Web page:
Airmyn is a village and civil parish in the East Riding of Yorkshire, England. It is situated at the mouth of the River Aire with the River Ouse, approximately 2 miles (3.2 km) north-west of Goole. It lies to the west of the M62 motorway and the A614 road. According to the 2011 UK census, Airmyn parish had a population of 768, a fall from the 2001 UK census figure of 795. The parish covers an area of 1,155.353 hectares (2,854.94 acres).
The clock tower, Airmyn
|Population||768 (2011 census)|
|OS grid reference|
|• London||155 mi (249 km) S|
|Sovereign state||United Kingdom|
|EU Parliament||Yorkshire and the Humber|
The parish was part of the Goole Rural District in the West Riding of Yorkshire from 1894 to 1974, then in Boothferry district of Humberside until 1996. In the Middle Ages, Airmyn was a small port, and up to the 18th century its dead were taken by boat upstream to be buried at Snaith, as it was quicker to go by river than by horse and cart.
The village has its own primary school, Airmyn Park Primary School, which holds just over 100 pupils. The present building was opened in 1991, and has four classrooms, together with a hall, communal areas and offices. It was designed for 105 children. Before moving to the new building, the school was located on High Street, in a building which was erected in 1834 by George Percy, the Earl of Beverley. It was intended to be a Sunday School, but was being used as a day-school by 1840, and was able to accommodate 120 pupils. Near the old school is a clock tower, designed by Henry Francis Lockwood of Bradford and built in 1865, which was paid for by the village population, to honour the memory of the second Earl, who funded the building of the school.
There is a memorial hall located next to the village field, and "Woodland Park", named by an Airmyn Park Primary School pupil. A Post Office at the Memorial Hall is open twice a week and staffed by volunteers. The parish church of St David's is a Grade II listed building originally built in 1318 and extended in 1676. The roof was replaced with a new one of Westmorland slate in 1858, as part of refurbishments that also included a bellcote and a porch on the west end. It also has a graveyard.
Port of AirmynEdit
Although the River Aire joins the Ouse at Airmyn, the main port facilities for the Aire and Calder Navigation were originally further upstream at Rawcliffe. However, in 1736 they decided to buy land at Airmyn, as the water was deeper, and larger vessels could not always reach Rawcliffe, particularly on neap tides. The land was bought in 1744, and Airmyn gradually replaced Rawcliffe, as staithes, woolsheds, a crane and various other buildings were erected by those who leased the navigation. In 1750, the Aire and Calder Company repaid those who had built the facilities, and took ownership of them. By 1774, most of the Aire and Calder staff were also based at Airmyn. It became possible to catch a ship from Airmyn to London, as a regular service began in 1758, charging the same fares as those from Hull to London.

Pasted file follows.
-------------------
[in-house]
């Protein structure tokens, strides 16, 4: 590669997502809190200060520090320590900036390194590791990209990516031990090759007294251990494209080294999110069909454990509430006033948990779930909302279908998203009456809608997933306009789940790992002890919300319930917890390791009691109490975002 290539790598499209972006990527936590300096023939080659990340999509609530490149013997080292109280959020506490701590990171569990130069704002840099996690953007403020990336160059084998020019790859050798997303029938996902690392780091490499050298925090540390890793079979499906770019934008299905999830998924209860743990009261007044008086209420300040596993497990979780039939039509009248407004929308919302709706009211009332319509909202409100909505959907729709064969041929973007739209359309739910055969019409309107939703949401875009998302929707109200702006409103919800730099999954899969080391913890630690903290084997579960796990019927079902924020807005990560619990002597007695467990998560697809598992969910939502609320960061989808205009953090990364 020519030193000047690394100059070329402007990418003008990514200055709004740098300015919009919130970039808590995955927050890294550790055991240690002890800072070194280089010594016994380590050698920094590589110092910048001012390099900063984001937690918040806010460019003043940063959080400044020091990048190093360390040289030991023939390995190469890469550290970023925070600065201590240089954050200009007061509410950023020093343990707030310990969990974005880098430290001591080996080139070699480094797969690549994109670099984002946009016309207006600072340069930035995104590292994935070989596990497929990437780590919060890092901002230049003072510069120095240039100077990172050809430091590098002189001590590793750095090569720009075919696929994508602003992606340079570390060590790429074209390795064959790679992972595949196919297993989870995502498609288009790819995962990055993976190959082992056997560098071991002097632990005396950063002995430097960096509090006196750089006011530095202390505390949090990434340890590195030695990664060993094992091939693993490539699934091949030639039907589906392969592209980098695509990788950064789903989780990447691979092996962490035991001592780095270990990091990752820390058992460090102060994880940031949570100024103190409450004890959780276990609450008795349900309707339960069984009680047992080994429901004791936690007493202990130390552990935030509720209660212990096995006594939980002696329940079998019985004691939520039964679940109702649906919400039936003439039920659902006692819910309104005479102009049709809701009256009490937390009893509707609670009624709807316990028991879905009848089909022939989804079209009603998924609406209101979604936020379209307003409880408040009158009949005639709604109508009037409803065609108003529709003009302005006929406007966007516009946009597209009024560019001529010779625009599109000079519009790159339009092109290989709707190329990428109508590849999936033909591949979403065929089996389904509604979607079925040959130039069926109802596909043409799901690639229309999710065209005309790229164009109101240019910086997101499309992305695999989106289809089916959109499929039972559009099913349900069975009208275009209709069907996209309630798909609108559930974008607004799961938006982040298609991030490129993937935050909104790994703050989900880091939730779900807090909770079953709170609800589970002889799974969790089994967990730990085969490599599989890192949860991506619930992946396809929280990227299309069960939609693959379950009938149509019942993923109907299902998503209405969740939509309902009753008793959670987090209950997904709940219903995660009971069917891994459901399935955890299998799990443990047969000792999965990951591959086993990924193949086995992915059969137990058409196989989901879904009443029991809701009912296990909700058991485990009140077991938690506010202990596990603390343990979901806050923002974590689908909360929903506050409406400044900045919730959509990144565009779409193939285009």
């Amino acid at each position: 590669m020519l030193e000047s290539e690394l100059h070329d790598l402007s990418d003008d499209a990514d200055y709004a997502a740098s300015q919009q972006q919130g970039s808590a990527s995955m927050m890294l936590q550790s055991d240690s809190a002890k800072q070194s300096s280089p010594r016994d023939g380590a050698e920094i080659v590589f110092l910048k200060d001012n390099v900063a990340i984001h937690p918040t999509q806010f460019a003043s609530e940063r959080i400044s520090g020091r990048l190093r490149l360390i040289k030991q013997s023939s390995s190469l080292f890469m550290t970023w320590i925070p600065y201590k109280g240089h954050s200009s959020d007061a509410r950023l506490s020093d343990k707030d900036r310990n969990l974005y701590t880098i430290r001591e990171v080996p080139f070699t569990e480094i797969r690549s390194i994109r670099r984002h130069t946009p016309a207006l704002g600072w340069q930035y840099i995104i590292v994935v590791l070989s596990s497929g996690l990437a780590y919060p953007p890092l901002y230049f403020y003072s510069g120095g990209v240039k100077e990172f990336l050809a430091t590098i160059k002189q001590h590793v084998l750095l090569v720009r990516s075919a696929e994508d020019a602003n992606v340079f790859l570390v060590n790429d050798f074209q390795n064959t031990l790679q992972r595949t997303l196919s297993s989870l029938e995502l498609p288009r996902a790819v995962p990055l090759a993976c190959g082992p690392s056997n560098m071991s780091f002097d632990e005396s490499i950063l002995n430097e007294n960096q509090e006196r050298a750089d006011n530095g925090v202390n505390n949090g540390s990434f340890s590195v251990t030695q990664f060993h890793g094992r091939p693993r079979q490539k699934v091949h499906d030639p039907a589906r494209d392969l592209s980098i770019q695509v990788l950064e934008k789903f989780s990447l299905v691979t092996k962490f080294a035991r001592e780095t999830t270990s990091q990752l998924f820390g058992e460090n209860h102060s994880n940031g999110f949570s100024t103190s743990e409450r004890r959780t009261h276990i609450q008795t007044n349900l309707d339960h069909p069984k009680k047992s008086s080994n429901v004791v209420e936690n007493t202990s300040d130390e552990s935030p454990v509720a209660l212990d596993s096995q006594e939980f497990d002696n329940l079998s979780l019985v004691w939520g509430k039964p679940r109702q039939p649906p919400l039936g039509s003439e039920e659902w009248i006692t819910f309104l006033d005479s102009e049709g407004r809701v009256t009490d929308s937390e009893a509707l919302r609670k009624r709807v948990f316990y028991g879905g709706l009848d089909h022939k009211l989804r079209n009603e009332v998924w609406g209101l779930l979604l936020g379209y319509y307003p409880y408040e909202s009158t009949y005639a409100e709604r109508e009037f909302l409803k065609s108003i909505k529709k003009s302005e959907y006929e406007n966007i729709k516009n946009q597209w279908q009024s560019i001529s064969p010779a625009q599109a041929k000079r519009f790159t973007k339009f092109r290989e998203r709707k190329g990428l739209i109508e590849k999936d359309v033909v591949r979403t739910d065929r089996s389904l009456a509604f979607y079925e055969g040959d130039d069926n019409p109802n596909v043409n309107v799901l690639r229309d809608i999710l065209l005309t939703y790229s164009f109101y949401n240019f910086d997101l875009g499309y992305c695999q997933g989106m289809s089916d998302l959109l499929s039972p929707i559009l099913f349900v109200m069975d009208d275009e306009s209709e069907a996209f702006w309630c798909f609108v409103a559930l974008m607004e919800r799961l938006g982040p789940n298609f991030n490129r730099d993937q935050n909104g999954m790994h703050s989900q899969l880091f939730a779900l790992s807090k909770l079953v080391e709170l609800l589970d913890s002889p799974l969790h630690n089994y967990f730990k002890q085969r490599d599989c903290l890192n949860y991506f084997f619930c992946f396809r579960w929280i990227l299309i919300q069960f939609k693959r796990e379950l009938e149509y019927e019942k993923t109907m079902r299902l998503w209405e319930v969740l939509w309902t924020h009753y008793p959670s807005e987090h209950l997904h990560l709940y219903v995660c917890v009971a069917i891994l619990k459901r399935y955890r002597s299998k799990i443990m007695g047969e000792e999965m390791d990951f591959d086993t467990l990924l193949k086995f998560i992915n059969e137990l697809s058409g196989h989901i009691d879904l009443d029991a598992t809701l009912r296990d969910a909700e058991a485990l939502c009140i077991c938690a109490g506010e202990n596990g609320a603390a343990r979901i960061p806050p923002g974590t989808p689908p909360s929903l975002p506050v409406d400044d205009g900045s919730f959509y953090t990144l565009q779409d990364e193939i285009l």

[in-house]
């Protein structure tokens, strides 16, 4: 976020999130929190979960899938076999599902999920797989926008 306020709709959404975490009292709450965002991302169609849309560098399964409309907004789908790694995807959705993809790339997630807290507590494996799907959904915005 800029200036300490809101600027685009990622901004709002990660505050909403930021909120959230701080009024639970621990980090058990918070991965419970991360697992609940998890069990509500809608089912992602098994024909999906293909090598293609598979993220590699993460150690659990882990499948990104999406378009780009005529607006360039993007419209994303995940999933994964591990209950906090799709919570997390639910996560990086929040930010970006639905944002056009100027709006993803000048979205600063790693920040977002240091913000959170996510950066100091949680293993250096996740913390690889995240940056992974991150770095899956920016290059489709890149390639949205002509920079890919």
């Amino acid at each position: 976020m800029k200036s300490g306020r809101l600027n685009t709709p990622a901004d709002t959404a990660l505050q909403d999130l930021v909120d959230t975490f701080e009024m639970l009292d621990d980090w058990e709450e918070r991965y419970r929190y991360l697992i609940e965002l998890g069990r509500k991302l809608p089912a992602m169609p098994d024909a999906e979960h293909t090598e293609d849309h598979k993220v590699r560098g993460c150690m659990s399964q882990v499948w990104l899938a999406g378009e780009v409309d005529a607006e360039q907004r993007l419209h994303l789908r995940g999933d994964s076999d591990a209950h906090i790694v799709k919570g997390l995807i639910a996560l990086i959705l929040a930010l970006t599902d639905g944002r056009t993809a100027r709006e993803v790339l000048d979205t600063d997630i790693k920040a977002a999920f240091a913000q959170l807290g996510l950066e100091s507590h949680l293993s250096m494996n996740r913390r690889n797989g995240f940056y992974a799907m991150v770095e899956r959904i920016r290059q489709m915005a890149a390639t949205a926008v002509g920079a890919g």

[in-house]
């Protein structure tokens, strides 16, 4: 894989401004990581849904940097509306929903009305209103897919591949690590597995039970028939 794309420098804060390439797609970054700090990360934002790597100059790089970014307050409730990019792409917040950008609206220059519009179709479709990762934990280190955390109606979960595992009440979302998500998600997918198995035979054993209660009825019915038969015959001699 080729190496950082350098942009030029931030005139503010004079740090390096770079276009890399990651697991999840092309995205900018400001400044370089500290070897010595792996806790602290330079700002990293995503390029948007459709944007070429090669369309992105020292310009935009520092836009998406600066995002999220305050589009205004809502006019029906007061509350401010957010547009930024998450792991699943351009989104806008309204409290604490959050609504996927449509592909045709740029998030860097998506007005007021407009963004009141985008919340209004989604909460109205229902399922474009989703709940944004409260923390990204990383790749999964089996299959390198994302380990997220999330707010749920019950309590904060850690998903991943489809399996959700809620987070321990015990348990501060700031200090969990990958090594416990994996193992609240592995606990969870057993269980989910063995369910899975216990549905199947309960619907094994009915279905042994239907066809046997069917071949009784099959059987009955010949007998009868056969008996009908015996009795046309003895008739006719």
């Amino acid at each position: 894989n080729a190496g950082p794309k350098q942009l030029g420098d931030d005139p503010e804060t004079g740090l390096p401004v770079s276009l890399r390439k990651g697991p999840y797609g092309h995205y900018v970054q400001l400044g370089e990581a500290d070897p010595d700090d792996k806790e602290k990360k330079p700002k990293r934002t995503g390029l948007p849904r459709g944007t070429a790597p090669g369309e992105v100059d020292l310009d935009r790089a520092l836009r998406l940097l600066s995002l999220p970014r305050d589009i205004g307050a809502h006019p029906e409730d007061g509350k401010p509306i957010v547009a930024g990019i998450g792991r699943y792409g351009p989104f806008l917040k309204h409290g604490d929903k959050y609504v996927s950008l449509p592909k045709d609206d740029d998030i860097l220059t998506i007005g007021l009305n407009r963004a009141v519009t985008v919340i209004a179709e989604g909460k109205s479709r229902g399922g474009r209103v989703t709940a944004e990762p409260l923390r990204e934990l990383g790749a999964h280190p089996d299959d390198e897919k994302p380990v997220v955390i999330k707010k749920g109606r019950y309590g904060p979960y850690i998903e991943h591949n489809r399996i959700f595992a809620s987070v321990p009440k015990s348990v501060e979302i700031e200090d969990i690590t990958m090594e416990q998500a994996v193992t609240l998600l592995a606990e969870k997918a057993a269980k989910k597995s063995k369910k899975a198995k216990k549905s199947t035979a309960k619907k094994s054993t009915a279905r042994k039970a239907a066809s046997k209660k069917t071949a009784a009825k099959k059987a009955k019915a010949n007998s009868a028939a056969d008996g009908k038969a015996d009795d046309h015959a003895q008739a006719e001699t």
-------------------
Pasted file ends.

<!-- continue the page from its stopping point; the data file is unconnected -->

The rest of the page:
Success was short-lived. In 1774, the Aire and Calder decided to build the Selby Canal, which would bypass the lower Aire and join the Ouse further upstream. Until then, Airmyn had acted as a transshipment point, where cargo was transferred from seagoing ships to river vessels. A new woolshed was built in 1775, and there was a coal yard, where coal was sold. Six staff were employed to manage the facility, which was also the base for the company's river boats. In one week in July 1775, 19 boats were loaded, and nine vessels, one from London and eight from Hull, had arrived within a four-day period. Once the Selby Canal opened in 1776, decline was rapid. The coalyard and the offices closed in 1779, and two years later, all buildings on the north bank of the river were demolished, while those on the south bank were sold. The boat repair yard closed soon afterwards.
Airmyn, along with nearby Rawcliffe, was the location of one of the first reliable reports of the practice of warping in agriculture in the 1730s. This was the temporary flooding of fields so as to fertilise the soil with the silt left behind.
The River Aire as it approaches the River Ouse at Airmyn
- UK Census (2011). "Local Area Report – Airmyn Parish (1170211130)". Nomis. Office for National Statistics. Retrieved 13 February 2018.
- UK Census (2001). "Local Area Report – Airmyn Parish (1543504177)". Nomis. Office for National Statistics. Retrieved 22 November 2018.
- "2001 Census Area Profile" (PDF). East Riding of Yorkshire Council. 2004. Archived from the original (PDF) on 10 September 2012. Retrieved 10 April 2013.
- "Airmyn". Archived from the original on 18 July 2011. Retrieved 26 August 2009.
- "Home". Airmyn Park Primary School. Archived from the original on 22 July 2010. Retrieved 29 November 2010.
- Historic England. "Airmyn First School (1103306)". National Heritage List for England. Retrieved 2 February 2013.
- "Burgess, Jon (1998). Lockwood and Mawson of Bradford and London. PhD Thesis, Centre for Conservation Studies, Leicester School of Architecture, De Montfort University, Leicester, Part 2 illustration cxviii and Part 3 item 93". Retrieved 6 February 2014.
- Historic England. "Clock Tower, Airmyn (1347055)". National Heritage List for England. Retrieved 2 February 2013.
- "Settlement profile of Airmyn" (PDF). East Riding of Yorkshire Council. 7 November 2008. Archived from the original (PDF) on 24 February 2014. Retrieved 19 February 2013.
- Historic England. "Church of St David Airmyn (1347054)". National Heritage List for England. Retrieved 2 February 2013.
- Hadfield 1972, pp. 22–23
- Hadfield 1972, p. 26
- Hadfield 1972, pp. 36–37